In the third episode of S&C’s Supreme Court Business Review series, hosts Judd Littleton, Julia Malkina and Morgan Ratner are joined by partner Andrew Finn, the coordinator of S&C’s International Arbitration and Global Dispute Resolution Group, to discuss three arbitration cases that the Supreme Court decided last Term and the key takeaways from those decisions for businesses. From a broader perspective, Andrew explains how these three cases reflect that, unlike in the past when the Supreme Court frequently was required to grant certiorari to reverse lower court decisions hostile to arbitration, the Court now appears to be at a point where it is approaching arbitration cases in the same way it decides any other contractual questions.
In ZF Automotive v. Luxshare, the Court resolved two cases that presented the question of whether discovery under Section 1782, which allows federal district courts to grant discovery for use in certain proceedings in foreign or international tribunals, applies to proceedings before international arbitral tribunals. One case was before a private arbitration institution and the other was heard by an ad hoc arbitration panel convened pursuant to a bilateral investment treaty between Russia and Lithuania. The Supreme Court unanimously held that Section 1782 only applies to proceedings by governmental or intergovernmental bodies and did not authorize domestic discovery for use in either of the arbitration proceedings under review. Andrew explained that the decision eliminates the use of the statute for discovery in private international arbitration and is likely to narrow the use in some investor-state arbitrations, although it remains to be seen how lower courts will apply this decision to investment treaties with different terms.
In Badgerow v. Walters, the Court explained the inquiry federal courts should conduct when determining whether they have jurisdiction over requests to confirm or vacate a domestic arbitration award under the Federal Arbitration Act. In a prior decision, the Court had instructed courts considering a petition to compel arbitration to “look through” the petition to the underlying dispute between the parties to determine whether the federal court would have jurisdiction over that underlying dispute. But in Badgerow, the Court held that approach does not apply to a motion to confirm or vacate an arbitral award. Instead, the federal court must determine whether the motion itself establishes a basis for subject matter jurisdiction. Andrew explained that this likely means fewer domestic arbitral awards will now be enforceable in federal court and many parties will have to rely on state courts to apply the FAA unless diversity jurisdiction exists. He noted that this decision should not impact most international arbitral awards, which can be enforced or vacated under a separate section of the FAA.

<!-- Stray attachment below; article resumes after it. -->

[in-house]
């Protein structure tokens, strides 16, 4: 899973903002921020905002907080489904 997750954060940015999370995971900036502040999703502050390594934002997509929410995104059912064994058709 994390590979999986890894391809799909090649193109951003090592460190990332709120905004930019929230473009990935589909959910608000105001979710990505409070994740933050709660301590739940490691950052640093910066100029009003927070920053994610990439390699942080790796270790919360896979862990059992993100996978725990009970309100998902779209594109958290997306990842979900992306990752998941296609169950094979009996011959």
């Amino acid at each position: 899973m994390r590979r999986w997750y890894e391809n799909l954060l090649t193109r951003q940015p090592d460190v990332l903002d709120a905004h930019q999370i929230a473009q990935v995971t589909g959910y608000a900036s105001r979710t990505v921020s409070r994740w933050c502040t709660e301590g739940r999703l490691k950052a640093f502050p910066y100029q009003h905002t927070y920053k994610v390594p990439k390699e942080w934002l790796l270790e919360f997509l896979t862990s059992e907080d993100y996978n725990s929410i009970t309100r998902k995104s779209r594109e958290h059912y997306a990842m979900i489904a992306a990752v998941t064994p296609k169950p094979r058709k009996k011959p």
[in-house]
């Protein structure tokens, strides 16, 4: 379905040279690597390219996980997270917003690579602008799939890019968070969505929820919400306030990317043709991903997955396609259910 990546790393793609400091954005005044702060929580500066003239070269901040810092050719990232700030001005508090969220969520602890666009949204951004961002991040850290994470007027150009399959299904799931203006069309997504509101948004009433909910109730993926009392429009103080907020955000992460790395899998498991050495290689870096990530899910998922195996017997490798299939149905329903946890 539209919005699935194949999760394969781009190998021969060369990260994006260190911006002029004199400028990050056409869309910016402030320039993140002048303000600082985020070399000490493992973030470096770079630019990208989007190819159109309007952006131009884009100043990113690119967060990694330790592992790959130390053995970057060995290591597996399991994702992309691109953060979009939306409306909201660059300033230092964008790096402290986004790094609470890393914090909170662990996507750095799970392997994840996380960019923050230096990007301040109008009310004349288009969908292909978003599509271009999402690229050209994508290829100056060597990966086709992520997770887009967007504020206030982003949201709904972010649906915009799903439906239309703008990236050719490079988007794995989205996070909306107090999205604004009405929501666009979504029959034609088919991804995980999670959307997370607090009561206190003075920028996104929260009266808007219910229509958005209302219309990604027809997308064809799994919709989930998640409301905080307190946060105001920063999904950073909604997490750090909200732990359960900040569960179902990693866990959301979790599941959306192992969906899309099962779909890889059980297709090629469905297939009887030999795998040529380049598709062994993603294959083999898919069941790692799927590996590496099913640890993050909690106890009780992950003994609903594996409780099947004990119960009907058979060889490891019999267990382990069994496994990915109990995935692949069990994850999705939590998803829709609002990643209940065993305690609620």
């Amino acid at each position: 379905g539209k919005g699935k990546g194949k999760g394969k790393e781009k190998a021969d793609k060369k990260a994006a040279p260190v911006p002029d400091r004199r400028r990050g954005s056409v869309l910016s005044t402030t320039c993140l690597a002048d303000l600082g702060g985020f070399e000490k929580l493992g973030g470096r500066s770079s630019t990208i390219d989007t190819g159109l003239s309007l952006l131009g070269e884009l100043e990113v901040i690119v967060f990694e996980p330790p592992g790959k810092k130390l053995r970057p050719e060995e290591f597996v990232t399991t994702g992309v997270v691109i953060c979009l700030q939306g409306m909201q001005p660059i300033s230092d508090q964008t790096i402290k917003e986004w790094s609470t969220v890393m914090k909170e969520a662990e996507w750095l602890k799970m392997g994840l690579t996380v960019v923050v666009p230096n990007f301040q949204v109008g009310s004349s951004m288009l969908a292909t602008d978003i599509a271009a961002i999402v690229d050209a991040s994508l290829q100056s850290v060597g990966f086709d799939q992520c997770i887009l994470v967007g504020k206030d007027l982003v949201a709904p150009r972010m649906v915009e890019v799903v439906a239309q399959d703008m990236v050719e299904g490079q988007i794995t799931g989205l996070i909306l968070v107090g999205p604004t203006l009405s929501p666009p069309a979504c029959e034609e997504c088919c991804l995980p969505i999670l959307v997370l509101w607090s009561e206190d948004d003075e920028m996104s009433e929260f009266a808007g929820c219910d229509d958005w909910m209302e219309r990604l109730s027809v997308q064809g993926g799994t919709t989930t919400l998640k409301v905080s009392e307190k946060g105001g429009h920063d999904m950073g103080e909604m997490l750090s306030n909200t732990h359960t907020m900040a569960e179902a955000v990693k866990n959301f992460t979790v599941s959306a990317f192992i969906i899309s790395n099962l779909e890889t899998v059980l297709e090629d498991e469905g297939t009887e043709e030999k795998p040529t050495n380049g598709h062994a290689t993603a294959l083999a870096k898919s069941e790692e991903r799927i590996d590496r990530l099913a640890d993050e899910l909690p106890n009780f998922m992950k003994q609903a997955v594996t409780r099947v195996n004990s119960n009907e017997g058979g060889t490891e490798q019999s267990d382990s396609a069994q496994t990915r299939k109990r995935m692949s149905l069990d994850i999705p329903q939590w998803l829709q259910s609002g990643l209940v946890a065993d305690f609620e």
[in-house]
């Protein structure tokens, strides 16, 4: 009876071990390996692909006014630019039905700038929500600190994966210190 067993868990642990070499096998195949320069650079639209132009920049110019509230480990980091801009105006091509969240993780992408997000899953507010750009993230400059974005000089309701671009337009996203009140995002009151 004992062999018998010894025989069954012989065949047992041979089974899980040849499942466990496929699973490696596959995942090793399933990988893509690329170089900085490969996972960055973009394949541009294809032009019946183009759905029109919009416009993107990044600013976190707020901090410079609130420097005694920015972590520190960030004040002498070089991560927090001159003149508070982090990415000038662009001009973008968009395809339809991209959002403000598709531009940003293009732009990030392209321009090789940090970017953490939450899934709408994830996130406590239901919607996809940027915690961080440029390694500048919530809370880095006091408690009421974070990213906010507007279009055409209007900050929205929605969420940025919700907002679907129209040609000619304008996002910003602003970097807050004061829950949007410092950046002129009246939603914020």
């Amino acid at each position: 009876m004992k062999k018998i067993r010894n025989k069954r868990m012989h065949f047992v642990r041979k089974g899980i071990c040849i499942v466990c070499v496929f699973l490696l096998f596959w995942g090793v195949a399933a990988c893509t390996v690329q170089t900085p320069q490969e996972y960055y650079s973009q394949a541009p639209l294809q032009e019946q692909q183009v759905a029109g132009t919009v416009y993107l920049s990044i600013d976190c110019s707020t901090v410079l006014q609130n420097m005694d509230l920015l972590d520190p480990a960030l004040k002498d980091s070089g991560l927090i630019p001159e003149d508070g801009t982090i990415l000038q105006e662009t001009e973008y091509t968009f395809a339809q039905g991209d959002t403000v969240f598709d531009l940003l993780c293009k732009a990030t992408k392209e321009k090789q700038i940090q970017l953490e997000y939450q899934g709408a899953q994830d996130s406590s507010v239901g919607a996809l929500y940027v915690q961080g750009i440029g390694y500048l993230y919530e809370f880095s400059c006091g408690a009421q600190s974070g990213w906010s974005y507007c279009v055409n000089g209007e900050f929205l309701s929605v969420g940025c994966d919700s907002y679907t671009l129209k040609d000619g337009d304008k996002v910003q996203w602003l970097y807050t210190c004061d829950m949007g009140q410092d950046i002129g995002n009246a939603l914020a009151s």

Lastly, in Morgan v. Sundance, the Court addressed the circumstances in which a party waives its right to compel arbitration. The plaintiff, who had signed an arbitration agreement when she was hired, filed a nationwide collective action in federal court seeking to recover wages and overtime pay. Sundance actively litigated the case for eight months in federal court, then changed course and moved to compel arbitration under the FAA. Applying a heightened waiver rule some courts had developed in the arbitration context, the Eighth Circuit held that Sundance had not waived its right to compel arbitration because the plaintiff did not show she had been prejudiced by Sundance’s delay in seeking to compel arbitration. In a unanimous decision, the Supreme Court rejected this heightened prejudice requirement applicable only to arbitration agreements, holding that courts should apply the same waiver rules to arbitration provisions as they do in other contexts. Andrew noted that the decision may result in federal courts being more inclined to find that a litigant has waived the contractual right to arbitrate, but noted that several other issues would need to be resolved before actually applying waiver in this or any other case. In any event, similarly situated parties should think carefully before engaging in any litigation in court rather than immediately seeking to compel arbitration.
Led by former Acting Solicitor General of the United States Jeffrey Wall—who has argued more than 30 times before the U.S. Supreme Court—and drawing on the experience of 17 former U.S. Supreme Court clerks and more than 80 former federal circuit court clerks, S&C’s Supreme Court and Appellate Practice adeptly handles challenging and high-profile appeals around the country. Our Supreme Court and Appellate lawyers collectively have significant experience before the Supreme Court and scores of other federal and state courts of appeals.
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